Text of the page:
Gaffs aren’t that innocent

My passport country never ceases to offer weird entertainment, and instead of an innovative English lesson or a human bowling ball game, let’s see some memorable “Ouch” political moments in recent months.


Osaka’s outspoken mayor stirred up anger both at home and abroad by declaring that comfort women–who were forced to serve as prostitutes for Japan’s imperial army–were a vital part of the nation’s war effort.


Japan’s human rights ambassador told delegates in Geneva to ‘shut up’ in an angry outburst that has brought his career into question.


Japan’s gaffe-prone deputy prime minister has said Tokyo could learn from Nazi Germany when it comes to constitutional reform, prompting a rebuke from a Jewish human rights group.

Aside from their horrific comments and attitude, there is a recurring theme I see in all of the above cases: ignorance. It is as if each person is living inside a cocoon, separated from the real world, both in time and space. Even the late Steve Jobs might have admired their reality distortion field.

Seen from a distance, those series of incidents at times appear as half-decent entertainment: A bunch of middle-aged government officials ass-dancing while burying their heads in the sand. Aren’t they even adorable (in Japanese lingo Kawaii) considering their primitive and utterly nonsense worldview?

But—here is a big BUT—so were the dictators accused of leading a country or region into an utter turmoil: Chairman Mao, Adolf Hitler, Pol Pot, et cetera. None of them was trying to destroy the world. On the contrary, in their mind they were crusaders to restore order and peace using whatever power the “higher will” bestowed upon them. They just did not have a clue how real societies and people functioned.

Unlike in Hollywood movies, a chaotic and destructive era does not arise from one super-villain’s crooked plan. It originates from a detached idealist’s desire to “purify” the messy reality surrounding his cocoon. Of course, the real power that decides whether to tell him to “Get real” or to “Make it real” belongs to each of the citizens. A crazy leader is just a harmless ignition until the followers add fuel.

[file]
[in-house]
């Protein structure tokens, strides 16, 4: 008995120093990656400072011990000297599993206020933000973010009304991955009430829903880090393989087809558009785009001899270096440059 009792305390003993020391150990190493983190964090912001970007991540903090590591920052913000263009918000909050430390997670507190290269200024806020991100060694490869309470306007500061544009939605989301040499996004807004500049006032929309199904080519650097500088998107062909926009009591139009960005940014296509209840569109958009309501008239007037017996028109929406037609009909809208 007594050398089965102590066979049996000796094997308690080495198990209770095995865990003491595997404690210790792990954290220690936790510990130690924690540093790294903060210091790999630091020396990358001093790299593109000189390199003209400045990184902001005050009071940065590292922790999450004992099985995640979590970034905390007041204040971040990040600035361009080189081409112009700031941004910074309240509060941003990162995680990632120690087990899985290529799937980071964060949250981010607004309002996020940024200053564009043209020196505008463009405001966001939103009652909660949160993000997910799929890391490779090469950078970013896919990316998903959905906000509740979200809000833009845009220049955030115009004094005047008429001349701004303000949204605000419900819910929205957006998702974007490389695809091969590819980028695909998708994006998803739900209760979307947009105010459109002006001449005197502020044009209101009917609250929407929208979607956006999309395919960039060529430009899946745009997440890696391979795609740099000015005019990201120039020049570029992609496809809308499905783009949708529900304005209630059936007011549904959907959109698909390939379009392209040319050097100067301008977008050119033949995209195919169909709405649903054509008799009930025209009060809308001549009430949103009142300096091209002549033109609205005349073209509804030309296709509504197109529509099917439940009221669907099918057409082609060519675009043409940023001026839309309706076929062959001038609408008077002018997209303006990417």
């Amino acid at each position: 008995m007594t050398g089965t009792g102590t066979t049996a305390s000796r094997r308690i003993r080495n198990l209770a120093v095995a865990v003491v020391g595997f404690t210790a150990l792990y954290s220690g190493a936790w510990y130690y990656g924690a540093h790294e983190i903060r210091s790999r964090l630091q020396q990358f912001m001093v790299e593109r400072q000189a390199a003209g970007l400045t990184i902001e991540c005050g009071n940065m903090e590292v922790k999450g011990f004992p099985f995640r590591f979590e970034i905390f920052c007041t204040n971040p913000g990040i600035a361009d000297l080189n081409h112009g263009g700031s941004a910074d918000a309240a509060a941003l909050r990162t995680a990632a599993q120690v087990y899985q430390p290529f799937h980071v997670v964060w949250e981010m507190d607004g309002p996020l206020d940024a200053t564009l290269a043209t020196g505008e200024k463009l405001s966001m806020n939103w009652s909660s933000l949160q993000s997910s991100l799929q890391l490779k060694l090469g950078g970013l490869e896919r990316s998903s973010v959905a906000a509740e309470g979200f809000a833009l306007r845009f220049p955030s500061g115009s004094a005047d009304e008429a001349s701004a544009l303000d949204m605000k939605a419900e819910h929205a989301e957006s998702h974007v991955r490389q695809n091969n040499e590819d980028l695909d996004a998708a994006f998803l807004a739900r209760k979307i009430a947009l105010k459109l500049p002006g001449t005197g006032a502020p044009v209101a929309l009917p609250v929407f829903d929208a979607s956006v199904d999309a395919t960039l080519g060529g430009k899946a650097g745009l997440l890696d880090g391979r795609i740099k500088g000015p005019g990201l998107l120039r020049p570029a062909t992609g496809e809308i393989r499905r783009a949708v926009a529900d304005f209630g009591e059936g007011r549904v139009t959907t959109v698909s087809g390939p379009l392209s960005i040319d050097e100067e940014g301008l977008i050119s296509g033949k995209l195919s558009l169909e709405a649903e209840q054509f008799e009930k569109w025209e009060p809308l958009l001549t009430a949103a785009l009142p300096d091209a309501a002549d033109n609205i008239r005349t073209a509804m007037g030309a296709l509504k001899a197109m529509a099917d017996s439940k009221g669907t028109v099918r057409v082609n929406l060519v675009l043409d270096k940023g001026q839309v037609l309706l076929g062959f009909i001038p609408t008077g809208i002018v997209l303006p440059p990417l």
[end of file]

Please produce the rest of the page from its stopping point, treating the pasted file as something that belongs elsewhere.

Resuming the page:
And that was exactly the reason why the Japanese house of councillors election in July, which resulted in the current ultra-wing administration securing the majority in both the upper and lower house, was a huge letdown for me and my circle of friends. (Imagine the Tea Party taking over the majority of seats in both the Senate and The House of Representatives.)

We, the Japanese people, collectively decided to lend power to a group of “idealists” who seem to have no idea of what they are doing or the memory of previous group of idealists who drove the entire Asian region into a pool of blood some 80 years ago (even though many of the current administration members are sons or grandsons of wartime leaders). Maybe the voters just wanted to secure enough food on the table after the disastrous era of the opposite party. There is nothing wrong with that logic for vote swinging—except that the new administration isn’t providing real food either, other than crunchy numbers on financial charts.

I have been a nomad for a while, but I guess I always had a hidden anchor in Japan which kept me from “drifting” too much. That mental anchor has disappeared. Fortunately for me, this May I received permanent residency status in Taiwan and therefore I no longer need to rely on a visa sponsor to avoid being deported. I am on my own in a free world—hopefully.

Meanwhile in Japan the unfortunate political and economic reality as well as huge amount of tensions looking for a reason to explode continue to worsen. I used to joke that Japan’s real hope is its fast-aging society which should fail to produce enough number of young and willing soldiers when a military conflict arises. Now maybe I mean it.